Altar with pulpit
For Evangelicals the most important thing in a temple was the proclamation of the word of God. Therefore, in the centre spot they put a pulpit on which the faithful focused their attention. They also attached importance to the sacrificial table (the altar) where holy communion was given. By putting together the two elements an original object was created – an altar with a pulpit (especially popular in the 18th century).
After the seizure of the building by Catholics, the pulpit in the middle of the altar and the stairs leading to it became unnecessary. On the main altarpiece a painting of The Mother of God of Częstochowa was put. Today not many churches possess altars with pulpits.
- The pulpit of an Evangelican preacher was originally in the place of the painting.
- The effect of work with wood done by the sculptors is an altar with decorations typical for the final stage of the Baroque style, so called Rococo. Artists then liked more sophisticated and decorative forms, such as spiral columns.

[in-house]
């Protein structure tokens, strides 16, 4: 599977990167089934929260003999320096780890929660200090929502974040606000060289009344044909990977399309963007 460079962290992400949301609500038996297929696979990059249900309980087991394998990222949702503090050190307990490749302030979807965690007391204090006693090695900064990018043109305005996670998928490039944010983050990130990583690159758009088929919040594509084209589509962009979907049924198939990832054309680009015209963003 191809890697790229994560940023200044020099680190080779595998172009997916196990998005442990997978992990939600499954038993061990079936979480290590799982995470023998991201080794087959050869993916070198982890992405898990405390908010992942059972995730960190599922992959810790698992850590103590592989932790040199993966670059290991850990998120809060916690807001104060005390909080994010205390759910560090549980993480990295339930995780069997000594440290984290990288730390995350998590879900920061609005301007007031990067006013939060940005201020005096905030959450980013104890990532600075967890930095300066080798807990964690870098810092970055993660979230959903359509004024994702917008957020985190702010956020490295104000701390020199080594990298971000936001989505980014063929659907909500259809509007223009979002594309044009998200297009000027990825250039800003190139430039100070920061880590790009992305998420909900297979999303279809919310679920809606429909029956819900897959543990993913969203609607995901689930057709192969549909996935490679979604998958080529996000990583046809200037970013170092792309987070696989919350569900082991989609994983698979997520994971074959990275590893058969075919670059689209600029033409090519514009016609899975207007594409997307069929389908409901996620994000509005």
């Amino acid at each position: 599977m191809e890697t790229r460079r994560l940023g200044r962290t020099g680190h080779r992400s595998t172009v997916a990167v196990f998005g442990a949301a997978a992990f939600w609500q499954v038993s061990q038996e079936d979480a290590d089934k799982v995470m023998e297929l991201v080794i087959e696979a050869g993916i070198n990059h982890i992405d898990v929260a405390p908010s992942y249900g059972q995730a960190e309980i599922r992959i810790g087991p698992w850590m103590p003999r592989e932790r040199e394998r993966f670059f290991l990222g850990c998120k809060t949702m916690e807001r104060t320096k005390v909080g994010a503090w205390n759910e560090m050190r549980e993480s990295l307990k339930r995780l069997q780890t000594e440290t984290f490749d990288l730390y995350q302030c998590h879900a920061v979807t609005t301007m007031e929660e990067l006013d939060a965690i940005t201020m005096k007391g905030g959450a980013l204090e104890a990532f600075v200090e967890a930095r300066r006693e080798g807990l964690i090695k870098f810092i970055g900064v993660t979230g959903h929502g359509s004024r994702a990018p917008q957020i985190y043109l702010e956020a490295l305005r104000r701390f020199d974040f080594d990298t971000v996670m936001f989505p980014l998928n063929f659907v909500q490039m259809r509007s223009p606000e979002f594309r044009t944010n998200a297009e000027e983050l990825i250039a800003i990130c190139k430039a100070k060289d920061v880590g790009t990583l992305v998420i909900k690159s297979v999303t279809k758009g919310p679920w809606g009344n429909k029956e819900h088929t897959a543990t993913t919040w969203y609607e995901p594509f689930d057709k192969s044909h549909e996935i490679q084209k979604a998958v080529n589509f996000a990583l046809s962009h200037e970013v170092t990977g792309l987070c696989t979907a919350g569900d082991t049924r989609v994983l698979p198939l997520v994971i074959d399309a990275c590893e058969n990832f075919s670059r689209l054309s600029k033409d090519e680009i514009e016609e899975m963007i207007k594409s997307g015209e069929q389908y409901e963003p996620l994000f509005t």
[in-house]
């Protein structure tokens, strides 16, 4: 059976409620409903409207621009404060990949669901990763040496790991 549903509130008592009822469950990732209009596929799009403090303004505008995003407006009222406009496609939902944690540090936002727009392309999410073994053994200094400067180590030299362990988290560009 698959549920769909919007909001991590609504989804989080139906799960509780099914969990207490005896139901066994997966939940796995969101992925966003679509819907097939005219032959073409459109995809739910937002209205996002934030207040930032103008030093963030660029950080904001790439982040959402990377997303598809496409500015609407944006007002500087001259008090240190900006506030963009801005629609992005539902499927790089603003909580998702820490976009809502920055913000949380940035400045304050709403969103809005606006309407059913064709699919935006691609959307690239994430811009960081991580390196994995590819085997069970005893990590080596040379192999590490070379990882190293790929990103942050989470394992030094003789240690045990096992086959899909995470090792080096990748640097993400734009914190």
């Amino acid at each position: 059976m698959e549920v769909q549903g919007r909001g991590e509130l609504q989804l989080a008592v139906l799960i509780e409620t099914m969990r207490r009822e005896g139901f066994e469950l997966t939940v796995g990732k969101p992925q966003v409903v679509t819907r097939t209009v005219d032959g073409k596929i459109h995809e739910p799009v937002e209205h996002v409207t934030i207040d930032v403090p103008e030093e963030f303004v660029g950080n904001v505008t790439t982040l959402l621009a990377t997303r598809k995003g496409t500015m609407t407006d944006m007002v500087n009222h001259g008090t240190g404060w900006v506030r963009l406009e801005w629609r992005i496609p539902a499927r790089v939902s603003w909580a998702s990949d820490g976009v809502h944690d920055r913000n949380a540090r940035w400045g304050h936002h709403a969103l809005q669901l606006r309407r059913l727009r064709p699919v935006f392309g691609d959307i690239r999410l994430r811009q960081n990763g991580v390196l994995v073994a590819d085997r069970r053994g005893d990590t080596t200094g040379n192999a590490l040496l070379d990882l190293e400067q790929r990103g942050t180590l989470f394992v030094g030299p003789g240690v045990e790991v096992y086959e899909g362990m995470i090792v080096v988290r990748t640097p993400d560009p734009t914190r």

A balcony for the chosen ones
A unique place in some churches is a specially accented founder’s lounge which is a “balcony” for the founder, open towards the chancel. Each benefactor who offered help, especially financially, was ensured his own space where private benches were. Such a lounge, like in theatres or opera houses, provided comfortable conditions during a liturgy or a mass. Apart from this, it was also a nobilitation by literally “elevating” those who helped the parish, by separating them from the rest of the faithul who were sitting in normal benches in the nave.
Who sit in the lounge? One could presume that it was built for the church’s founders, the von Frankenberg family. Later it was porobably taken by other distinguished parishoners.